With the graying of the population and the incarceration of so many citizens on Medicaid, nursing homes will need to adapt at receiving dangerous criminals into facilities. This may lead to violence and tragedy in many nursing homes.

On a related note, there have also been issues with registered sex offenders becoming residents of nursing homes.  More often than not, neither family members nor residents are aware that this is occurring.  We found a website recently that family members and residents can use to search by facility, city or state to see which nursing homes sex offenders are currently living in, and I thought that was a great thing to have – for more information, click here.

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I recently read an interesting article about CNAs in nursing homes.  CNAs change adult diapers, clean soiled residents and help the elderly dress, eat and shower among other duties.  Unfortunately, these employees who handle so much of the daily, essential care needed by nursing home residents are underpaid.  The article states that the average pay for new CNAs is less than $8 an hour, only a dollar or so above minimum wage.

As a result of the low pay and demanding job description, CNA turnover is as high as 170 percent at some facilities.  Dale Patterson, vice president and chief financial officer of Evergreen Healthcare Management says about CNAs, "It’s hard work.  And on a relative scale (employees say) ‘I can flip hamburgers for the same pay or I can take care of old people with incontinence problems.’…So of course turnover is high."  Gary Weeks, executive director of the Washington Health Care Association industry group says that many CNAs qualify for food stamps and other public benefit programs.

Low pay for CNAs also means lower quality of care for residents in nursing homes.  Facilities with high numbers of Medicaid patients report "losing" money because of low government reimbursements for such patients.  Less revenue means lower pay.  These facilities spend an average of 44 fewer minutes on direct care of patients each day, they have more patients spending most of their day in bed and a higher percentage of patients with pressure ulcers.  This adds pressure to the nurses who end up overmedicating residents or using chemical restraints.  Larry Minnix, President & CEO of the American Association of Homes and Services for the Aging backs this theory up by stating "The best proxy for quality that we have is staffing."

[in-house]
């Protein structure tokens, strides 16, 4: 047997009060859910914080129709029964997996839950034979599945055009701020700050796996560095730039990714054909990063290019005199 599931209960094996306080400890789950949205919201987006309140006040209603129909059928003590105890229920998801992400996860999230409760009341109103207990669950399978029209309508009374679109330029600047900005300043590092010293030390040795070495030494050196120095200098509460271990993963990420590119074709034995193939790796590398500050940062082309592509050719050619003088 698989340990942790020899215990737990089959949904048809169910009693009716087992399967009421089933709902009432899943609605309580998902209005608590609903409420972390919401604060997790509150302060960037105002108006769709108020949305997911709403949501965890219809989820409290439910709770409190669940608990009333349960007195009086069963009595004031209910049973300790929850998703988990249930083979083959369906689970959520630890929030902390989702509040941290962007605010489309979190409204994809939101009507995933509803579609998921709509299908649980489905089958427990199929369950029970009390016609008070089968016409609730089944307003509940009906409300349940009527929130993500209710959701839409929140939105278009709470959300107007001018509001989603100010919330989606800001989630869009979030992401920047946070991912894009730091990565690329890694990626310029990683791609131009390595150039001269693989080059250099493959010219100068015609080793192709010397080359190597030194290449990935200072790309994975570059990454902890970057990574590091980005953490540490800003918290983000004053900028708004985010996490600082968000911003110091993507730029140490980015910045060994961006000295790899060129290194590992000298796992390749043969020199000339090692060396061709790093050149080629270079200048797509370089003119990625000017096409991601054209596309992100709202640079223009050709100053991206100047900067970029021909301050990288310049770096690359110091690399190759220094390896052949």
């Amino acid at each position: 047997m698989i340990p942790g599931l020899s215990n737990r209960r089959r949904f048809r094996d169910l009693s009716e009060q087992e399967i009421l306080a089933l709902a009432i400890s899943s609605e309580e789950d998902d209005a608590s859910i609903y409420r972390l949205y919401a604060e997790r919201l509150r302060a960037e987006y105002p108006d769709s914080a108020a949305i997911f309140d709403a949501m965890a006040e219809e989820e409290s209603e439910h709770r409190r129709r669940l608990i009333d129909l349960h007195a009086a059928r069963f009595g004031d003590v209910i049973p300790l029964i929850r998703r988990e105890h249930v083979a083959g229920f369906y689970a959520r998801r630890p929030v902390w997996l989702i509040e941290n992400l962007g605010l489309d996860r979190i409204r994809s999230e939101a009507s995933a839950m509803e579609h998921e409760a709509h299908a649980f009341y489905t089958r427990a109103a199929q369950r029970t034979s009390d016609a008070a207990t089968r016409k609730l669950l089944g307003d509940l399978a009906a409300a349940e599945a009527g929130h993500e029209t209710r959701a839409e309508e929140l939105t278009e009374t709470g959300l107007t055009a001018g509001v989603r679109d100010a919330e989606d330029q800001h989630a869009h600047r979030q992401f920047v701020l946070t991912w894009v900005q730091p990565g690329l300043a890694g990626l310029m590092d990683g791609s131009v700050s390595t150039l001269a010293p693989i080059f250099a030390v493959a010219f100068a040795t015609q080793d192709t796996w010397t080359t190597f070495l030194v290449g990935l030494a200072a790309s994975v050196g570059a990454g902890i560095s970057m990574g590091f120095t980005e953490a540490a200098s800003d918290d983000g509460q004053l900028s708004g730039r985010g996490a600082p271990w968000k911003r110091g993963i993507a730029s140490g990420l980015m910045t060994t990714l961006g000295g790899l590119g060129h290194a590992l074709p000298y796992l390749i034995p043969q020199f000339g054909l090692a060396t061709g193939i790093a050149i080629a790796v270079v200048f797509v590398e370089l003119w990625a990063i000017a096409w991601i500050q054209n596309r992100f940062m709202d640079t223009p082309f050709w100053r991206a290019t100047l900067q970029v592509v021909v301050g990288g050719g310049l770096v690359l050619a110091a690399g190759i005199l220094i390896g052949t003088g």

Starting pay for a CNA in upstate South Carolina has recently been increased about $8.50 per hour.

The Government Accountability Office (GAO) has finally concluded what we all knew to be true:  Nursing homes go unpunished for the abuse and neglect suffered by residents. See story here

Federal health officials impose only minimal penalties on nursing homes repeatedly cited for mistreatment of patients.  As a result, nursing homes cycle in and out of compliance with federal standards and pose a continued threat to the health and safety of patients.

”Some of these homes repeatedly harmed residents over a six-year period and yet remain in the Medicare and Medicaid programs,” said the report, to be issued this week by the Government Accountability Office, an investigative arm of Congress.

The Department of Health and Human Services ”fails to hold homes with a long history of harming residents accountable for the poor care provided,” the investigators said.

Congress established stringent standards for nursing homes in 1987. In 1998, the GAO reported that ”homes can repeatedly harm residents without facing sanctions.”  About 1.5 million people live in the nation’s 16,400 nursing homes on any given day.

The GAO said federal health officials hesitated to impose fines of more than $200 a day, in part because they believed that larger penalties ”could bankrupt some homes.” Fines are generally so small that nursing homes view them as a ”cost of doing business,” with ”no more effect than a slap on the wrist,” the report said.

Here is a good example where a nursing home was fined for overmedicating a resident and then officials withdrew the fine!

Many residents are totally reliant on staff for care, and rely on the federal Medicare program to pay the bills. The problem at nursing homes is poor staffing.  I just read an article that discusses the issue and explains how and why it is a system wide problem.

The article talks about an investigation that found the staffing shortage wasn’t an oversight.  The homes and their upper management were "padding their balance sheets on the backs of helpless residents in their care".

“They were all trying to make a buck,” said Alan Peak, an FBI agent in the white collar crimes unit. The probe revealed criminal conditions at the nursing homes—residents suffering from bed sores, malnutrition, beatings, neglect—all the result of their management company’s directives to cut costs. Meanwhile, managers rewarded themselves handsomely for their efficiency.

The fraud prosecution is one of the first of its kind. While systematically cutting back on service at the nursing homes, management continued to collect money from Medicare and Medicaid for services they knew were inadequate, or in some cases not performed at all.

The management company and its CEO, as well as the nursing homes, pled guilty last fall to fraud conspiracy charges. In February, the CEO was sentenced to 18 months in prison, and the nursing homes were each fined $180,000. The company president was sentenced April 20 to two months in prison for his role.